Nancy Ellegate: The increasing importance of certain parts of the world. For example, we need new work on India as new realities replace old stereotypes in the wake of the country’s continuing economic development. One such book is A Hindu Theology of Liberation: Not-Two is Not One by Anantanand Rambachan, which discusses the Hindu tradition of Advaita Vedanta in light of contemporary concerns about patriarchy, homophobia, ecological crisis, child abuse and inequality.
Russia is also in a state of flux, and scholars are beginning to turn their gaze to the Putin era (which, if you’ll forgive the metaphor, remains a moving target).
Beth Bouloukos: We’re also getting an increasing number of proposals in media studies, porn studies and the trans experience. Beyond Explicit: Pornography and the Displacement of Sex by Helen Hester is our first foray into porn studies, and next year we’ll be publishing Explicit Utopias: Rewriting the Sexual in Women’s Pornography by Amalia Ziv.
What book/genre/topic would you like to see cross your transom?
Nancy: More books on lived religion or “religion on the ground”—that is, religion as it is being practiced by people today across beliefs and in a variety of settings, rather than just books on text, theory, and elite clerical observance and understanding. This remains one of the most interesting and in-demand areas of the scholarly (and sometimes crossover) market yet one of the most underserved. We started a series on Buddhism and American culture recently, and one of the forthcoming titles next year will be Buddhism beyond Borders: New Perspectives on Buddhism in the United States, edited by Scott A. Mitchell and Natalie E.F. Quli.
Women’s experience in religion also remains of great interest, and we’ll be publishing Elizabeth Ursic’s Women, Ritual, and Power: Placing Female Imagery of God in Christian Worship in the fall.
Beth: We need more scholarly books on the digital age, such as Shaka McGlotten’s Virtual Intimacies: Media, Affect, and Queer Sociality (which we just released in paperback). There’s been a lot of popular journalism and popularly reported scholarship on this topic, but good scholarly books on this phenomenon in various locations and populations across the globe would be of much interest
What topic don’t you ever want to see again?
Nancy: Festschrifts—collections of essays in honor of a scholar at the end of his or her career.
Books that feel they need to use French critical theory for subjects that have nothing to do with French critical theory. This is so over.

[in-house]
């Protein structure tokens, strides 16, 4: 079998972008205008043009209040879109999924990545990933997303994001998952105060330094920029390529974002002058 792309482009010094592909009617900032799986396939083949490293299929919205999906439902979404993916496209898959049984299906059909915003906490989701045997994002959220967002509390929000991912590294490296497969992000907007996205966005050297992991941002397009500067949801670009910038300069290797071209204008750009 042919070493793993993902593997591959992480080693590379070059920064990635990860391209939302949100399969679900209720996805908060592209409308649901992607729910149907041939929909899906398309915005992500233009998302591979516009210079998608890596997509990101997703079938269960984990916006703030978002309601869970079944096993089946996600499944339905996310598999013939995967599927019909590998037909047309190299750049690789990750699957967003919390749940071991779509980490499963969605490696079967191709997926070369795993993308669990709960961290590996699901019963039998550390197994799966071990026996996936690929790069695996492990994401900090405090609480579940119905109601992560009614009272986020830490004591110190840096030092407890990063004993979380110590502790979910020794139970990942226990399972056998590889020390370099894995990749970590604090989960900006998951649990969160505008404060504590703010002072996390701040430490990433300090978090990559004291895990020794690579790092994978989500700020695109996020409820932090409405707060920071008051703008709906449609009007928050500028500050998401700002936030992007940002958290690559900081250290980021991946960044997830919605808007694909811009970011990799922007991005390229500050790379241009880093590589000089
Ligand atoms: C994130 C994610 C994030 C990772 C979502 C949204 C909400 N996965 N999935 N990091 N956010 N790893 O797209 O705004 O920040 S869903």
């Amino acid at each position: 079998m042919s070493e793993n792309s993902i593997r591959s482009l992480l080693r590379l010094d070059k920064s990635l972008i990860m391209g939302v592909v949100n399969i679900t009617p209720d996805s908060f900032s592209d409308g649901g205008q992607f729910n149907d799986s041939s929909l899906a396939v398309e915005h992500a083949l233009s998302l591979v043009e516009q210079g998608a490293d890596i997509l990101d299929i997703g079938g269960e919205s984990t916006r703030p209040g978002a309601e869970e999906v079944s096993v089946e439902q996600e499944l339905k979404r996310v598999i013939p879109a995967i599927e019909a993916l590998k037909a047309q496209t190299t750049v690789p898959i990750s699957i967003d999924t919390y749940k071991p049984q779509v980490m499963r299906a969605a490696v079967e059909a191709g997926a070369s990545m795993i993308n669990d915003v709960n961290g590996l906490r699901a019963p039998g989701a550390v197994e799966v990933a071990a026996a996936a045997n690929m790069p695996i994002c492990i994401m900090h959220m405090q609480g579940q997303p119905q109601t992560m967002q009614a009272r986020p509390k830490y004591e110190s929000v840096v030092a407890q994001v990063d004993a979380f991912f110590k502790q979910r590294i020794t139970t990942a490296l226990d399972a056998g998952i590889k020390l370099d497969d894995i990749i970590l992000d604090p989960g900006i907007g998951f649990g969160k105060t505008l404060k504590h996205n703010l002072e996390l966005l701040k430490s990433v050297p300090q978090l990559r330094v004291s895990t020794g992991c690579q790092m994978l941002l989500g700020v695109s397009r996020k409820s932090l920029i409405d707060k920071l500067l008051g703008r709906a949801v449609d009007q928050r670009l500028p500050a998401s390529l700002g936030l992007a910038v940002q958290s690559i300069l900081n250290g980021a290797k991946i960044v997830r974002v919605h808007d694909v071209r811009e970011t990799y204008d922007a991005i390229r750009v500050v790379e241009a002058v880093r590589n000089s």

Mundane memoirs. Every life is valuable, but not every life is the basis for a memoir with a wide audience. Unless there is something of great reader interest, such as the setting or circumstances having particular appeal, there’s just too much out there. If there’s not a catch for readers in a setting or circumstance, the author has to have great literary skill to get much attention.
Beth: Academic memoirs by administrators. Scholarly publishers see a lot of these. Few of them see the light of publication.
What is unique about your corner of the industry?
Nancy: The academic market endures despite ongoing predictions of its demise. This is the place scholarship is published: ideas and learned observations that are intended for the long haul. As a society, we have not replaced this with pop journalism or Twitter feeds. At least not yet.
Anything else you’d like to add?
Beth: Although they’re often characterized as hidebound and behind-the-times, university presses and other scholarly publishers are doing a lot to offer work in new formats, such as e-books and e-chapters, and using print-on-demand to keep their backlists in print. At SUNY Press, e-books make up about 15 percent of our sales, and the vast majority of our backlist is now available through POD, which allows us to sell directly into European and Asian markets through POD vendors there, rather than shipping books thousands of miles and making customers wait for weeks or even months to receive their books.
Nancy Ellegate has over 25 years’ experience in academic publishing and is currently a senior acquisitions editor at SUNY Press, where she acquires books in religious studies, Asian studies and transpersonal psychology.
Beth Bouloukos received her doctorate in Hispanic studies from Cornell University and has taught at Fairfield University and the University at Albany, SUNY. She is currently a senior acquisitions editor at SUNY Press, where she acquires books in education, Hispanic studies, queer studies, and women’s and gender studies.